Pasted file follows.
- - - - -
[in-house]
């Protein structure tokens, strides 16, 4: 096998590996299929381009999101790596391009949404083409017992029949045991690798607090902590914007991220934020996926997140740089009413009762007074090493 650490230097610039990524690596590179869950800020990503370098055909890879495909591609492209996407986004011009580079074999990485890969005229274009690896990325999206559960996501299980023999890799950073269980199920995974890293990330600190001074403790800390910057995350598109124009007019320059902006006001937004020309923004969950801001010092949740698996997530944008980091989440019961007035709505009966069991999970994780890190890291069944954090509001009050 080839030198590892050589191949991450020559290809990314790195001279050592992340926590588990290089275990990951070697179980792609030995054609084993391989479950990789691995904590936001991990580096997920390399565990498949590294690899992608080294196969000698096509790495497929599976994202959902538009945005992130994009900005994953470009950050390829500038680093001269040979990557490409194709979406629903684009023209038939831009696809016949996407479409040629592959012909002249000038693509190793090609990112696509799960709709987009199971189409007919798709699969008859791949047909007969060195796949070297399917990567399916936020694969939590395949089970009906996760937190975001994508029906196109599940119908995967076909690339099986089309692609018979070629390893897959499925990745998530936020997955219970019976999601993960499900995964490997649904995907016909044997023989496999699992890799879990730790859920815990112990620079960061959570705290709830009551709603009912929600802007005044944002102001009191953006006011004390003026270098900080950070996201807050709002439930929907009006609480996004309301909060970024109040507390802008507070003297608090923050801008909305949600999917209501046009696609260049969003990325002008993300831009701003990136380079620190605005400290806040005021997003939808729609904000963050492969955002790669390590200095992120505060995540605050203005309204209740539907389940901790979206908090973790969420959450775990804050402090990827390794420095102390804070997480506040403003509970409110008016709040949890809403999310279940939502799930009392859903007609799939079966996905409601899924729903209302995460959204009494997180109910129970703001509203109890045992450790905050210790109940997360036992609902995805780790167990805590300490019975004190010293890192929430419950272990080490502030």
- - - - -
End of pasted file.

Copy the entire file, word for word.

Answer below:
[in-house]
């Protein structure tokens, strides 16, 4: 096998590996299929381009999101790596391009949404083409017992029949045991690798607090902590914007991220934020996926997140740089009413009762007074090493 650490230097610039990524690596590179869950800020990503370098055909890879495909591609492209996407986004011009580079074999990485890969005229274009690896990325999206559960996501299980023999890799950073269980199920995974890293990330600190001074403790800390910057995350598109124009007019320059902006006001937004020309923004969950801001010092949740698996997530944008980091989440019961007035709505009966069991999970994780890190890291069944954090509001009050 080839030198590892050589191949991450020559290809990314790195001279050592992340926590588990290089275990990951070697179980792609030995054609084993391989479950990789691995904590936001991990580096997920390399565990498949590294690899992608080294196969000698096509790495497929599976994202959902538009945005992130994009900005994953470009950050390829500038680093001269040979990557490409194709979406629903684009023209038939831009696809016949996407479409040629592959012909002249000038693509190793090609990112696509799960709709987009199971189409007919798709699969008859791949047909007969060195796949070297399917990567399916936020694969939590395949089970009906996760937190975001994508029906196109599940119908995967076909690339099986089309692609018979070629390893897959499925990745998530936020997955219970019976999601993960499900995964490997649904995907016909044997023989496999699992890799879990730790859920815990112990620079960061959570705290709830009551709603009912929600802007005044944002102001009191953006006011004390003026270098900080950070996201807050709002439930929907009006609480996004309301909060970024109040507390802008507070003297608090923050801008909305949600999917209501046009696609260049969003990325002008993300831009701003990136380079620190605005400290806040005021997003939808729609904000963050492969955002790669390590200095992120505060995540605050203005309204209740539907389940901790979206908090973790969420959450775990804050402090990827390794420095102390804070997480506040403003509970409110008016709040949890809403999310279940939502799930009392859903007609799939079966996905409601899924729903209302995460959204009494997180109910129970703001509203109890045992450790905050210790109940997360036992609902995805780790167990805590300490019975004190010293890192929430419950272990080490502030």